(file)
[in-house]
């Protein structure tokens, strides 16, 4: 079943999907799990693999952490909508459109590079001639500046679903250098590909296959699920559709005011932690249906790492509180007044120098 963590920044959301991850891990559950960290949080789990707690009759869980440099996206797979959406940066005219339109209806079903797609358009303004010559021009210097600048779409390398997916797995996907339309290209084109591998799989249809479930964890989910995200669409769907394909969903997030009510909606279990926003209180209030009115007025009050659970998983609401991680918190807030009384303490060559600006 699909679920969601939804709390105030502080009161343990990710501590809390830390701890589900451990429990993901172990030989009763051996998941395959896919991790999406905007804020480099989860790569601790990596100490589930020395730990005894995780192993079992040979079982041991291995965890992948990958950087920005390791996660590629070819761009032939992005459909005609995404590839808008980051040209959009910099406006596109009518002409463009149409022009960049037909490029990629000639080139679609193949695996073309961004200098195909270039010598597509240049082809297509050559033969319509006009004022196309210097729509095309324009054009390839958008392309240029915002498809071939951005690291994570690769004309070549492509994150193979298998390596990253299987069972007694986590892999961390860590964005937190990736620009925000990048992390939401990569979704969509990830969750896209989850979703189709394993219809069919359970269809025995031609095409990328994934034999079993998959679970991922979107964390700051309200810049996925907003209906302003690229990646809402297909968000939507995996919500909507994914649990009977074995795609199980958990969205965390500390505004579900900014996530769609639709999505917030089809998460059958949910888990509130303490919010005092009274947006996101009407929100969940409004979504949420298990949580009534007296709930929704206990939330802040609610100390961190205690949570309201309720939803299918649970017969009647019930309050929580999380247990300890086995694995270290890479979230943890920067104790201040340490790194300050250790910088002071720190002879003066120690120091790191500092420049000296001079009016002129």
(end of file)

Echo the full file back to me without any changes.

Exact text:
[in-house]
């Protein structure tokens, strides 16, 4: 079943999907799990693999952490909508459109590079001639500046679903250098590909296959699920559709005011932690249906790492509180007044120098 963590920044959301991850891990559950960290949080789990707690009759869980440099996206797979959406940066005219339109209806079903797609358009303004010559021009210097600048779409390398997916797995996907339309290209084109591998799989249809479930964890989910995200669409769907394909969903997030009510909606279990926003209180209030009115007025009050659970998983609401991680918190807030009384303490060559600006 699909679920969601939804709390105030502080009161343990990710501590809390830390701890589900451990429990993901172990030989009763051996998941395959896919991790999406905007804020480099989860790569601790990596100490589930020395730990005894995780192993079992040979079982041991291995965890992948990958950087920005390791996660590629070819761009032939992005459909005609995404590839808008980051040209959009910099406006596109009518002409463009149409022009960049037909490029990629000639080139679609193949695996073309961004200098195909270039010598597509240049082809297509050559033969319509006009004022196309210097729509095309324009054009390839958008392309240029915002498809071939951005690291994570690769004309070549492509994150193979298998390596990253299987069972007694986590892999961390860590964005937190990736620009925000990048992390939401990569979704969509990830969750896209989850979703189709394993219809069919359970269809025995031609095409990328994934034999079993998959679970991922979107964390700051309200810049996925907003209906302003690229990646809402297909968000939507995996919500909507994914649990009977074995795609199980958990969205965390500390505004579900900014996530769609639709999505917030089809998460059958949910888990509130303490919010005092009274947006996101009407929100969940409004979504949420298990949580009534007296709930929704206990939330802040609610100390961190205690949570309201309720939803299918649970017969009647019930309050929580999380247990300890086995694995270290890479979230943890920067104790201040340490790194300050250790910088002071720190002879003066120690120091790191500092420049000296001079009016002129």